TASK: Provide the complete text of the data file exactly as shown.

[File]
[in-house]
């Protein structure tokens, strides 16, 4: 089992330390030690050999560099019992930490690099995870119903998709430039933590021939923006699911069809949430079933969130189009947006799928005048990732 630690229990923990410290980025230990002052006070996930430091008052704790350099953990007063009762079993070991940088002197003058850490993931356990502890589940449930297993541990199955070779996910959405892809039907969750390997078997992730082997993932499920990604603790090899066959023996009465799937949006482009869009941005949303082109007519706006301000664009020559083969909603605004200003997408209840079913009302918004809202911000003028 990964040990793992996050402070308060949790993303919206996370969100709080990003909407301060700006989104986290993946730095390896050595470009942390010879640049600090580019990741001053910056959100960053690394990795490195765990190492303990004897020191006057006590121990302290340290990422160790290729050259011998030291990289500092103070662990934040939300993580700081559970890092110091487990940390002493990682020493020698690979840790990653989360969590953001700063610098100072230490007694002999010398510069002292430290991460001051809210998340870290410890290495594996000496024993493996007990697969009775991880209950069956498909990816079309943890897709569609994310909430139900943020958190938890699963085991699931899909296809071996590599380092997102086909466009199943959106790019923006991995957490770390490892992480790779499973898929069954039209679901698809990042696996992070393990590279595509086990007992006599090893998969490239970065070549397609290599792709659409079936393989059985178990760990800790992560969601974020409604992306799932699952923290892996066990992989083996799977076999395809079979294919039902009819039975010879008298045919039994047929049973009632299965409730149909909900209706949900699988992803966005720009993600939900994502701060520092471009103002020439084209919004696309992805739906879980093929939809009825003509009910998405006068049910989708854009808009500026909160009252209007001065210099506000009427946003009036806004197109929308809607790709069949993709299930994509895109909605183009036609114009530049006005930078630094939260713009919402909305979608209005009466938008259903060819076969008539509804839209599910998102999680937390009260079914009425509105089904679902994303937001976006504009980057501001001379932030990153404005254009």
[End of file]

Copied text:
[in-house]
């Protein structure tokens, strides 16, 4: 089992330390030690050999560099019992930490690099995870119903998709430039933590021939923006699911069809949430079933969130189009947006799928005048990732 630690229990923990410290980025230990002052006070996930430091008052704790350099953990007063009762079993070991940088002197003058850490993931356990502890589940449930297993541990199955070779996910959405892809039907969750390997078997992730082997993932499920990604603790090899066959023996009465799937949006482009869009941005949303082109007519706006301000664009020559083969909603605004200003997408209840079913009302918004809202911000003028 990964040990793992996050402070308060949790993303919206996370969100709080990003909407301060700006989104986290993946730095390896050595470009942390010879640049600090580019990741001053910056959100960053690394990795490195765990190492303990004897020191006057006590121990302290340290990422160790290729050259011998030291990289500092103070662990934040939300993580700081559970890092110091487990940390002493990682020493020698690979840790990653989360969590953001700063610098100072230490007694002999010398510069002292430290991460001051809210998340870290410890290495594996000496024993493996007990697969009775991880209950069956498909990816079309943890897709569609994310909430139900943020958190938890699963085991699931899909296809071996590599380092997102086909466009199943959106790019923006991995957490770390490892992480790779499973898929069954039209679901698809990042696996992070393990590279595509086990007992006599090893998969490239970065070549397609290599792709659409079936393989059985178990760990800790992560969601974020409604992306799932699952923290892996066990992989083996799977076999395809079979294919039902009819039975010879008298045919039994047929049973009632299965409730149909909900209706949900699988992803966005720009993600939900994502701060520092471009103002020439084209919004696309992805739906879980093929939809009825003509009910998405006068049910989708854009808009500026909160009252209007001065210099506000009427946003009036806004197109929308809607790709069949993709299930994509895109909605183009036609114009530049006005930078630094939260713009919402909305979608209005009466938008259903060819076969008539509804839209599910998102999680937390009260079914009425509105089904679902994303937001976006504009980057501001001379932030990153404005254009």